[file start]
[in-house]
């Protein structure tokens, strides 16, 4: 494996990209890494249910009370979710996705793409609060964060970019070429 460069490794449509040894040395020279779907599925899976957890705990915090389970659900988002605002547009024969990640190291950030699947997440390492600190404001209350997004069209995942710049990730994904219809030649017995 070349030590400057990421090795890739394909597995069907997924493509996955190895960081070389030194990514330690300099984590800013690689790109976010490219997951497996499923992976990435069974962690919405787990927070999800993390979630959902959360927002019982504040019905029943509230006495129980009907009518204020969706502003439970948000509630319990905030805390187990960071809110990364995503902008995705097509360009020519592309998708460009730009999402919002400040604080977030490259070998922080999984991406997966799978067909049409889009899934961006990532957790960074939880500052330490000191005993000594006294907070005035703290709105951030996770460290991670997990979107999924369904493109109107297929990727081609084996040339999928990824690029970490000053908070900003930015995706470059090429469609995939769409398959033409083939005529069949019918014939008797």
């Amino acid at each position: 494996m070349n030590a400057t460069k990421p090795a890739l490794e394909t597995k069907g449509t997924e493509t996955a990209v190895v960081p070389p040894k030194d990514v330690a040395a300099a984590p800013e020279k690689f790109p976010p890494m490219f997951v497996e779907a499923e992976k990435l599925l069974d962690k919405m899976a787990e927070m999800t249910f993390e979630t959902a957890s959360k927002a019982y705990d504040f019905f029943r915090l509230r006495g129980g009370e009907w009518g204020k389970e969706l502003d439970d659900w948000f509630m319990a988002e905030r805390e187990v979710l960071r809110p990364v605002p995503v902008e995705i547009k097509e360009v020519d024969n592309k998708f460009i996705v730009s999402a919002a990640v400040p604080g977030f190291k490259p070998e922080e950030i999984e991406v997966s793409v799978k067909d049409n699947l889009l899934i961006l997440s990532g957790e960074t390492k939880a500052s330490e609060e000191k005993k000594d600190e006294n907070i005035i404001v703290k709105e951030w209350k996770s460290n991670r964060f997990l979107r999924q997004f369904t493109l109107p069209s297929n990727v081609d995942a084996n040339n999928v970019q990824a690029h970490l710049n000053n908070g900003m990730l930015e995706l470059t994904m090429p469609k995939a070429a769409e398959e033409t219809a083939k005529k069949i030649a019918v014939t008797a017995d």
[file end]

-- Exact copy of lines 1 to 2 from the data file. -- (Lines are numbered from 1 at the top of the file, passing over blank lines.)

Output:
[in-house]
């Protein structure tokens, strides 16, 4: 494996990209890494249910009370979710996705793409609060964060970019070429 460069490794449509040894040395020279779907599925899976957890705990915090389970659900988002605002547009024969990640190291950030699947997440390492600190404001209350997004069209995942710049990730994904219809030649017995 070349030590400057990421090795890739394909597995069907997924493509996955190895960081070389030194990514330690300099984590800013690689790109976010490219997951497996499923992976990435069974962690919405787990927070999800993390979630959902959360927002019982504040019905029943509230006495129980009907009518204020969706502003439970948000509630319990905030805390187990960071809110990364995503902008995705097509360009020519592309998708460009730009999402919002400040604080977030490259070998922080999984991406997966799978067909049409889009899934961006990532957790960074939880500052330490000191005993000594006294907070005035703290709105951030996770460290991670997990979107999924369904493109109107297929990727081609084996040339999928990824690029970490000053908070900003930015995706470059090429469609995939769409398959033409083939005529069949019918014939008797």